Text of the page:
Roberts Liardon tells us that the last time he preached in the cathedral was February 6, 1564. His last attendance was the Easter service, where he received Communion from Beza, his dear friend. When April came, Calvin bid farewell to the council and the ministers in a letter recounting his goals, his struggles, and his faults. He dictated with great composure, stating, “My sins have always displeased me and the fear of God has been in my heart.”
He also had letters written to his closest friends, calling Farel his best one. He asked Farel to always remember their friendship and what they did together in the ministry. He reminded Farel that a reward would be waiting for them both in heaven.
By the middle of May, Calvin’s health was depleted. He was near death and in a coma when those present in the room began to lament over what would happen when he died. Without opening his eyes, Calvin told them if they would look to the Lord, they wouldn’t have to worry about it.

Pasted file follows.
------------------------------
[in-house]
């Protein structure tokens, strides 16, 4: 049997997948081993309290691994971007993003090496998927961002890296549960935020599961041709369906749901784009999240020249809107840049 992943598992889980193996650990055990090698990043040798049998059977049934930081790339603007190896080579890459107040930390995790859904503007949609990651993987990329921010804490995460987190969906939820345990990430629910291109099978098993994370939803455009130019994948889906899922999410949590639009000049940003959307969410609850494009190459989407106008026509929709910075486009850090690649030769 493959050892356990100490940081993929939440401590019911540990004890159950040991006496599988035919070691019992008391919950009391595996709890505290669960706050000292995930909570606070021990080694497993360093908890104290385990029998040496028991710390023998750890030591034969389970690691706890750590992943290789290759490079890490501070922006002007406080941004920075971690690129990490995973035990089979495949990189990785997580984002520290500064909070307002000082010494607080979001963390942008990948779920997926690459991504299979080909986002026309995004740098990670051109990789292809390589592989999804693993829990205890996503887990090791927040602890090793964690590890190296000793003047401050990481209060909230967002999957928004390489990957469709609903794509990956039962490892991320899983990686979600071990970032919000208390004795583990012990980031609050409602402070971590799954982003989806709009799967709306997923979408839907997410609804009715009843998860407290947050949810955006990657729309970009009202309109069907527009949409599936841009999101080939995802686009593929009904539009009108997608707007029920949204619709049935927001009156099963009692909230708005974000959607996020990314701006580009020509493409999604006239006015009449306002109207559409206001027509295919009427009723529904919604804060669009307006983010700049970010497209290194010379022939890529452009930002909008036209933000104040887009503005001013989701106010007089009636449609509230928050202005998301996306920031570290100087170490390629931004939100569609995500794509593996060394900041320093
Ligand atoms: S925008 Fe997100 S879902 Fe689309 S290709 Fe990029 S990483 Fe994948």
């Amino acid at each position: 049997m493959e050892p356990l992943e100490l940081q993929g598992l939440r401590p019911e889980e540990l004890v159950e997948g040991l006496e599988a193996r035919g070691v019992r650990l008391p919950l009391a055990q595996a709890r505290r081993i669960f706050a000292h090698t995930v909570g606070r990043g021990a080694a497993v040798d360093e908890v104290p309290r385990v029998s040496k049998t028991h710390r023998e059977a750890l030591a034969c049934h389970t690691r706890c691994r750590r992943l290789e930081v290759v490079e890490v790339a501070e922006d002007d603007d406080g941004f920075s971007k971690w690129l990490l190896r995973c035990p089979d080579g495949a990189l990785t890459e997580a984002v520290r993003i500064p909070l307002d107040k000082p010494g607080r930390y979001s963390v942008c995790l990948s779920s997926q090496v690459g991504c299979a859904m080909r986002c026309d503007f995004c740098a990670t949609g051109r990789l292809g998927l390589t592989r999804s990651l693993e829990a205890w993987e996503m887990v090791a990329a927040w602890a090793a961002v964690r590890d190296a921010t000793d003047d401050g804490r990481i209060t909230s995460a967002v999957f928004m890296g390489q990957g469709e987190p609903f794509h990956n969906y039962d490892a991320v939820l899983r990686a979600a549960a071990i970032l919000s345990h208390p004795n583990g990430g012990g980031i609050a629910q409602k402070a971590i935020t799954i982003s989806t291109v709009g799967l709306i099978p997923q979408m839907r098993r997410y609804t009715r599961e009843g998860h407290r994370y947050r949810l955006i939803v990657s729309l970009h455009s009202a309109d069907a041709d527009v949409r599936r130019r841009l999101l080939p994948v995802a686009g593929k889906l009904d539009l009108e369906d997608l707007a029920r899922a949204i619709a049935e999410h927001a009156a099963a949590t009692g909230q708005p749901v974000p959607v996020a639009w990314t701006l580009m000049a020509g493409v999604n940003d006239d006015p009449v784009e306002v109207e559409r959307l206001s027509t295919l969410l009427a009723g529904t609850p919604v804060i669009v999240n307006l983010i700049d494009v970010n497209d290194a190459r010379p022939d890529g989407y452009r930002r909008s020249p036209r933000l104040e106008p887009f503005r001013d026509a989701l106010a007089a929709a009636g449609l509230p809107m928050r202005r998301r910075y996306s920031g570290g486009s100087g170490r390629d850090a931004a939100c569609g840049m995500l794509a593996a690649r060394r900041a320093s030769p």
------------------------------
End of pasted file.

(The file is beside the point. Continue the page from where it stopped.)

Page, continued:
Roberts Liardon tells us after that, Calvin never spoke to another person; his voice was heard only in prayer. On May 27, 1564, at the age of fifty-four, Calvin departed this life and went to meet the Lord. His close friend Beza was present at his death. Of the event, he wrote, “On that day, with the setting sun, the brightest light that was in the world for the guidance of God’s church, was taken back to heaven.”
The next day, Calvin’s body, which had been an invincible physique standing in the face of error and deception, was wrapped in a simple shroud and placed in a wooden box. He was buried in an unmarked grave in a common cemetery. To this day, as executed by Calvin’s last wishes, no one knows where the great Reformer is buried. His cause and goal was always to point to Jesus Christ; in his death, he wanted nothing less.